Nato strike led to Gaddafi capture
Friday 21 October 2011
Nato aircraft struck 11 vehicles in an armoured convoy speeding late Libyan leader Muammar Gaddafi out of his hometown of Sirte on Thursday, although Nato did not know at the time he was in the convoy, it said in a statement on Friday.
Nato's account of the air strike that led to Gaddafi's arrest and death suggested the former ruler's fleeing convoy was considerably larger, and more vehicles were hit, than previously reported.
Nato aircraft struck 11 pro-Gaddafi military vehicles that were part of a larger group of approximately 75 vehicles manoeuvring near Sirte, the Nato statement said.
"These armed vehicles were leaving Sirte at high speed and were attempting to force their way around the outskirts of the city," the statement said.
"The vehicles were carrying a substantial amount of weapons and ammunition posing a significant threat to the local civilian population. The convoy was engaged by a Nato aircraft to reduce the threat."
The statement said that initially, only one vehicle was destroyed, which disrupted the convoy and resulted in many vehicles dispersing and changing direction.
"After the disruption, a group of approximately 20 vehicles continued at great speed to proceed in a southerly direction, due west of Sirte, and continuing to pose a significant threat.
"Nato engaged these vehicles with another air asset. The post-strike assessment revealed that approximately 10 pro-Gaddafi vehicles were destroyed or damaged."
Gaddafi was captured alive after the attack but died later while in the hands of fighters in circumstances that are still unclear.
The statement said that at the time of the strike, Nato did not know that Gaddafi was in the convoy, reiterating that it was not Nato's policy to target individuals.
"We later learned from open sources and allied intelligence that Gaddafi was in the convoy and that the strike likely contributed to his capture," the statement said.
A Libyan military official said Gaddafi was wounded in a Nato air strike before his capture. A doctor who examined his body said Gaddafi was fatally wounded by a bullet in his intestines following his capture and also had a bullet hole in his head.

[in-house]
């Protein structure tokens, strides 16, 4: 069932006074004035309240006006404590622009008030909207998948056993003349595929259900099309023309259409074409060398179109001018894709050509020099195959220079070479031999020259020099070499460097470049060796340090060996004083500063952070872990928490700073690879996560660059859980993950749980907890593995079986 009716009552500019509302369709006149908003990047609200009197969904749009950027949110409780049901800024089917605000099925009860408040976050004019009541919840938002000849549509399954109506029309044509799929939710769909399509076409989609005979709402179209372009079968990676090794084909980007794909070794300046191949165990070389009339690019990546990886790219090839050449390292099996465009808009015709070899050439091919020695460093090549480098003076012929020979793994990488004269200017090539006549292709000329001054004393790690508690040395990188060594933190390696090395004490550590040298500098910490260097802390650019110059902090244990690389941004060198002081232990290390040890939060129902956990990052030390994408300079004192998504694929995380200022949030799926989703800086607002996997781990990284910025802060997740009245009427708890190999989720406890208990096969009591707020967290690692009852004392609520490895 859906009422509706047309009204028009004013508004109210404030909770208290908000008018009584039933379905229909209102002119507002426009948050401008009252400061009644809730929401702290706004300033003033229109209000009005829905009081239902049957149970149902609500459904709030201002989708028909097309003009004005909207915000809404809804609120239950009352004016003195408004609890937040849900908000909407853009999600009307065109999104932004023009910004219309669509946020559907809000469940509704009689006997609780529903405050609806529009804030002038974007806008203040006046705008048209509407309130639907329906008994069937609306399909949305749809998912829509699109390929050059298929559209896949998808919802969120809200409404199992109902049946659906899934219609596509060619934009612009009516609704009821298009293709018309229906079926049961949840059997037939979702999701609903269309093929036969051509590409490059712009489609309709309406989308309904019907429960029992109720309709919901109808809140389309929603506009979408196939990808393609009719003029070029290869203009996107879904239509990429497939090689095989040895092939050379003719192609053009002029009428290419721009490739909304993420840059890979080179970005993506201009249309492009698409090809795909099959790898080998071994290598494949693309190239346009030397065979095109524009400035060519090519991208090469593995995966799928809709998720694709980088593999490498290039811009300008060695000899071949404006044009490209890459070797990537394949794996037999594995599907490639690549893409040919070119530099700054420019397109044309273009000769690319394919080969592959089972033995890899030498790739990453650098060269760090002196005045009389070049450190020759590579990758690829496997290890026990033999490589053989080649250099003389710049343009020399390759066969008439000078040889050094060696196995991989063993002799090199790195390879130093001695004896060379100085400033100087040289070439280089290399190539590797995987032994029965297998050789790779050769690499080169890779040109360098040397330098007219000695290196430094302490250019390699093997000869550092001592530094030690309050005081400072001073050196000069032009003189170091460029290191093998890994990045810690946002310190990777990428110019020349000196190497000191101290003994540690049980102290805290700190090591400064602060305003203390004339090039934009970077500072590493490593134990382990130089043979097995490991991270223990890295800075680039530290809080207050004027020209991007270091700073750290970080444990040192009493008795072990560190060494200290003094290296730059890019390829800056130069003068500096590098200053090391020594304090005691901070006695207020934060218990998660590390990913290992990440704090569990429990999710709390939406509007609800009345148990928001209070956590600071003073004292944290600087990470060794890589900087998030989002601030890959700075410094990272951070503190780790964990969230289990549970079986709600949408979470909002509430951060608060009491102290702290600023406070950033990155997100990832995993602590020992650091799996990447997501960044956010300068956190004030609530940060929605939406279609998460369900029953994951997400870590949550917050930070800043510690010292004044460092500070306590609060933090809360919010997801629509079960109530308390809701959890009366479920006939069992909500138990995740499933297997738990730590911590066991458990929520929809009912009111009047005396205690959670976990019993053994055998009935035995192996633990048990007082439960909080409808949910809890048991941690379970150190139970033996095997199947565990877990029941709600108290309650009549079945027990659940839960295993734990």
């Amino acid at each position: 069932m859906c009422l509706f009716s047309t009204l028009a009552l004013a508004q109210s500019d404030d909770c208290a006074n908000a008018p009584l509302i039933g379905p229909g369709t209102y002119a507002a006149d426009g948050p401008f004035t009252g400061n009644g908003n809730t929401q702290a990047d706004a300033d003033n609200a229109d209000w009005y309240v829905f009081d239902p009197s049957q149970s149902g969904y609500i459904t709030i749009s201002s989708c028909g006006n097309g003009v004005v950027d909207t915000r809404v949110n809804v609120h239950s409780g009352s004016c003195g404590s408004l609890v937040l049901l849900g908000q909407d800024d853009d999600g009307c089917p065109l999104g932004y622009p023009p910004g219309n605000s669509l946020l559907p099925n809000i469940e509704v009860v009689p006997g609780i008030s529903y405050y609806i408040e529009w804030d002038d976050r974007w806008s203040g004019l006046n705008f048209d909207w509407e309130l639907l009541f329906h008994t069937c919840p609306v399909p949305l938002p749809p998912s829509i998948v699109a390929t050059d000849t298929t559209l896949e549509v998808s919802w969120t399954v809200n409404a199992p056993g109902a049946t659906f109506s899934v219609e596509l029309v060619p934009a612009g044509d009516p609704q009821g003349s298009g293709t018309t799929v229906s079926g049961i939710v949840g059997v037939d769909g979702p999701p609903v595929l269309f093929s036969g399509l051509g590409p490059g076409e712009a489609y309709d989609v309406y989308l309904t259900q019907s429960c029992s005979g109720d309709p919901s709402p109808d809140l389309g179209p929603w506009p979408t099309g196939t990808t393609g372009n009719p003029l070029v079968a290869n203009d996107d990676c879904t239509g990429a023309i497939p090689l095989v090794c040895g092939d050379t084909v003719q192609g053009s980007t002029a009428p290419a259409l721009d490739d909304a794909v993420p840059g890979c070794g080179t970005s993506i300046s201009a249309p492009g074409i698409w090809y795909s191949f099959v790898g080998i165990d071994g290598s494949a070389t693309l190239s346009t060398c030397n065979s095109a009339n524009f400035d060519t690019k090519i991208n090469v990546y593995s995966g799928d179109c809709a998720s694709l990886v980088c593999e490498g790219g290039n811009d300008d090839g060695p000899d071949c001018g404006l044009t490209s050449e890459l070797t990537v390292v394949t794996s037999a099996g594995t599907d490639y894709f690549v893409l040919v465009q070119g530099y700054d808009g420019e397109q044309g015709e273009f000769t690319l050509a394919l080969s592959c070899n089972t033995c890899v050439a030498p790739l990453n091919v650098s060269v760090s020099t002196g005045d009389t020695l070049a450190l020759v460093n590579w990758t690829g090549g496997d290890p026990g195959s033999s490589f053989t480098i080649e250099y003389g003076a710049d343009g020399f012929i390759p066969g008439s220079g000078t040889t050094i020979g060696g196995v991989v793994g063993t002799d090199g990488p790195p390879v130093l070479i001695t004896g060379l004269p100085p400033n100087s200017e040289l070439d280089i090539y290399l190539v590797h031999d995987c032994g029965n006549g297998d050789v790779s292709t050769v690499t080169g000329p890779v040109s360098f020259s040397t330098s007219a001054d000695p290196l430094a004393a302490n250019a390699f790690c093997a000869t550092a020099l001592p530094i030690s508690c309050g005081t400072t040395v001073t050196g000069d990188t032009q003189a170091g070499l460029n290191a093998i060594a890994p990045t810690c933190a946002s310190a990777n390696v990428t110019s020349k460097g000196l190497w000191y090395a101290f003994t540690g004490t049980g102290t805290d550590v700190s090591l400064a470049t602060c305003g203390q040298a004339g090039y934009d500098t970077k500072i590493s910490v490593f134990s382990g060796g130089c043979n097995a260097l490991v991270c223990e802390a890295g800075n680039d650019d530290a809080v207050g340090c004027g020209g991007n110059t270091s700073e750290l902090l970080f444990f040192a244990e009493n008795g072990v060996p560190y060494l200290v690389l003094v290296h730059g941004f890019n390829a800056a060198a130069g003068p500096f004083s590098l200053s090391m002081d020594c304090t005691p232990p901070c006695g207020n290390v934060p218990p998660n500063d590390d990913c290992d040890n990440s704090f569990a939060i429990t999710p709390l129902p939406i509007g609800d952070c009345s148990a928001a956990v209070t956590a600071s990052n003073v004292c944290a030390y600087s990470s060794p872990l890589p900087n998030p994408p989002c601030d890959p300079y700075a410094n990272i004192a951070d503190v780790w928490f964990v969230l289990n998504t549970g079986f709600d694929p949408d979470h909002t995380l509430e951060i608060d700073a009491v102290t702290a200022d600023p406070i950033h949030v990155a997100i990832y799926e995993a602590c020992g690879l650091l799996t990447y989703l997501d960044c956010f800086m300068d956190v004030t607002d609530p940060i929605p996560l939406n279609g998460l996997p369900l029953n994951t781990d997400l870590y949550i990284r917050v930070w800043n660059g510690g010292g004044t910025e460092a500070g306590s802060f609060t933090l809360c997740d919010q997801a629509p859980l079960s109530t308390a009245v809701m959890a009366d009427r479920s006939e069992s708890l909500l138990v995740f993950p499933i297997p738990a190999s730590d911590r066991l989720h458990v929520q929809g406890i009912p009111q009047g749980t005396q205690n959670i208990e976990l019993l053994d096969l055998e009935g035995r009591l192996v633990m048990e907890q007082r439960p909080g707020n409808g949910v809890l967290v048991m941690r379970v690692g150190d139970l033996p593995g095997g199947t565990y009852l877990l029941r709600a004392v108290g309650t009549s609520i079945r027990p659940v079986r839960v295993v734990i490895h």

The Nato statement did not give details of which Nato nations conducted the strikes. But France has said its jets halted the convoy and a Nato official has said that a US drone, an unmanned aircraft, carried out strikes on Thursday.
The United Nations human rights office called on Friday for a full investigation into the death of Gaddafi and voiced concerns that he may have been executed while in captivity.
Emergency landing at Heathrow sparks further controversy over London airport capacity
Unrest may spread across Europe, warns Red Cross chief
French government seeks to ban extreme right-wing group
BNP and EDL accused of attempt to fuel racial hatred after Woolwich terror attack
You want to get an Eton scholarship? All you need to do is answer four (not so simple) questions
BMF is the UK’s biggest and best loved outdoor fitness classes
Find out what The Independent's resident travel expert has to say about one of the most beautiful small cities in the world
Nook is donating eReaders to volunteers at high-need schools and participating in exclusive events throughout the campaign.
Get the latest on The Evening Standard's campaign to get London's children reading.
Win anything from gadgets to five-star holidays on our competitions and offers page.